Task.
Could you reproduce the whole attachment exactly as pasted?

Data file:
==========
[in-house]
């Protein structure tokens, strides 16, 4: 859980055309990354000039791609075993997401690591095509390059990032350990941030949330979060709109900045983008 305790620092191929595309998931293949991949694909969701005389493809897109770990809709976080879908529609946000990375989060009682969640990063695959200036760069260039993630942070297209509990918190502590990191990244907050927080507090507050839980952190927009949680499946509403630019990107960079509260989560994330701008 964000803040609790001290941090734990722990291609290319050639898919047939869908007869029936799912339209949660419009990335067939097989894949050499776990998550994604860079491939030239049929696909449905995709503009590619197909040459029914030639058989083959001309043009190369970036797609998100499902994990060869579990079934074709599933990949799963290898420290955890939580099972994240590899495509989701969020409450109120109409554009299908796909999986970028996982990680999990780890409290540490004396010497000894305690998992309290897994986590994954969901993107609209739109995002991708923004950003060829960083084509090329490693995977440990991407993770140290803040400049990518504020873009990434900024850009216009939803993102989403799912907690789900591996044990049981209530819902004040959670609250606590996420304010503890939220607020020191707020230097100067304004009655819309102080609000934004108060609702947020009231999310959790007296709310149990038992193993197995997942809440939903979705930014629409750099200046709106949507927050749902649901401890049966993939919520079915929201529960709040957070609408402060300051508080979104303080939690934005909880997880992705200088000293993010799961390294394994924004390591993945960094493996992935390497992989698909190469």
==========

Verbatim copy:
[in-house]
């Protein structure tokens, strides 16, 4: 859980055309990354000039791609075993997401690591095509390059990032350990941030949330979060709109900045983008 305790620092191929595309998931293949991949694909969701005389493809897109770990809709976080879908529609946000990375989060009682969640990063695959200036760069260039993630942070297209509990918190502590990191990244907050927080507090507050839980952190927009949680499946509403630019990107960079509260989560994330701008 964000803040609790001290941090734990722990291609290319050639898919047939869908007869029936799912339209949660419009990335067939097989894949050499776990998550994604860079491939030239049929696909449905995709503009590619197909040459029914030639058989083959001309043009190369970036797609998100499902994990060869579990079934074709599933990949799963290898420290955890939580099972994240590899495509989701969020409450109120109409554009299908796909999986970028996982990680999990780890409290540490004396010497000894305690998992309290897994986590994954969901993107609209739109995002991708923004950003060829960083084509090329490693995977440990991407993770140290803040400049990518504020873009990434900024850009216009939803993102989403799912907690789900591996044990049981209530819902004040959670609250606590996420304010503890939220607020020191707020230097100067304004009655819309102080609000934004108060609702947020009231999310959790007296709310149990038992193993197995997942809440939903979705930014629409750099200046709106949507927050749902649901401890049966993939919520079915929201529960709040957070609408402060300051508080979104303080939690934005909880997880992705200088000293993010799961390294394994924004390591993945960094493996992935390497992989698909190469």